Author(s) : Jack Simmons, Leigh E. Rich
While opportunities for women have changed greatly in society, particularly with regard to education and employment, women on TV remain trapped in the usual stereotypes.
In particular, women in today’s situational comedies seem to be forced into one of two roles: a sex object (with no real story of her own) or a straight-laced nag, even at times “monstrously” so. And there is little middle ground in between, suggesting that female characters on TV haven’t kept pace with women’s real lives.
This is a finding from research conducted by Jack Simmons and Leigh E. Rich from Armstrong State University, published in Advances in Journalism and Communication 2013 vol.1 by Scientific Research Publishing. Simmons and Rich explored the top-rated U.S. sitcoms from 1952 to 2004 in order to examine whether and how the depiction of women and mothers in popular television has changed since the inception of this medium. Their sample included much-loved programs such as I Love Lucy, The Beverly Hillbillies, The Andy Griffith Show, All in the Family, Happy Days, Laverne and Shirley, Three’s Company, The Cosby Show, Roseanne, Cheers, Home Improvement, Seinfeld and Friends.
Their analysis indicates that, regardless of the progressive nature of some programming, the most-watched sitcoms reaffirm mainstream stereotypes of women. Rather than real “role revolution,” where women take on a variety of characters and personalities that have long been available for men, what has occurred is a “role reversal”—and a superficial one at that. Where once television women were childlike subordinates to their male counterparts (think Lucy Ricardo or Edith Bunker in All in the Family), now men are depicted as irresponsible children women must mother and discipline.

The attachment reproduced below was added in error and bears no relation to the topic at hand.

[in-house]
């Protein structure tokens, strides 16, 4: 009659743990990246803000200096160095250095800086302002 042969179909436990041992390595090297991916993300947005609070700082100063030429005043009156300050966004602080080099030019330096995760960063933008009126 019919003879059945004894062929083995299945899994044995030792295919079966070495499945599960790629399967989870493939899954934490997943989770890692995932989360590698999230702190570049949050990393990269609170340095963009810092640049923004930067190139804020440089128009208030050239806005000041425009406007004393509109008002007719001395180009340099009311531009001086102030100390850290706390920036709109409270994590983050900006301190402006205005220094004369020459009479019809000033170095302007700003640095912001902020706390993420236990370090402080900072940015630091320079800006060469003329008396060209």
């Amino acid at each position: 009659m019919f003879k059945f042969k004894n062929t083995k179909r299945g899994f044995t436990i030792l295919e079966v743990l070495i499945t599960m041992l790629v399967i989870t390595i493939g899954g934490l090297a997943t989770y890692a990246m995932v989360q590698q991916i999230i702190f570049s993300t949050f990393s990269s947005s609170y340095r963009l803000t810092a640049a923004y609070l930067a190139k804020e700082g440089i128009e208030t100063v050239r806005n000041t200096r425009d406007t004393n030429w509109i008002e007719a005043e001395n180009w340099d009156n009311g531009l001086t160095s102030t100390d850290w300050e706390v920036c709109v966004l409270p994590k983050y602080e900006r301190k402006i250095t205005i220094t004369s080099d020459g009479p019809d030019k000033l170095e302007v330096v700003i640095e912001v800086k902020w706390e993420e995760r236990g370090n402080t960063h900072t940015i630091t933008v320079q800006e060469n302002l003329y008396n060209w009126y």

And in this hierarchical transformation, women have been stripped of their sense of humor and capacity for fun (a curious thematic development in sitcoms). In this television evolution, women have become overbearing “mother” figures and mothers overblown nags.
While the proliferation of television (and other) channels has provided room for alternative modes of visual expression, and no doubt some have succeeded, mainstream sitcoms have interpreted the women’s movement by portraying women with access to resources such as education, meaningful employment, and power—within as well as beyond the household—as “fun-killers.” An increase in civil rights and participation in all forms of capital, then, has come at a price for television’s woman, simultaneously demonized for encroaching into traditionally masculine roles and now held responsible for the childish antics of their male counterparts.
Given the importance of women’s ongoing contributions in family life and increasing leadership in the workplace, there is a need to expand television narratives and roles for women that go beyond traditional stereotypes of saint vs. “Satan.”
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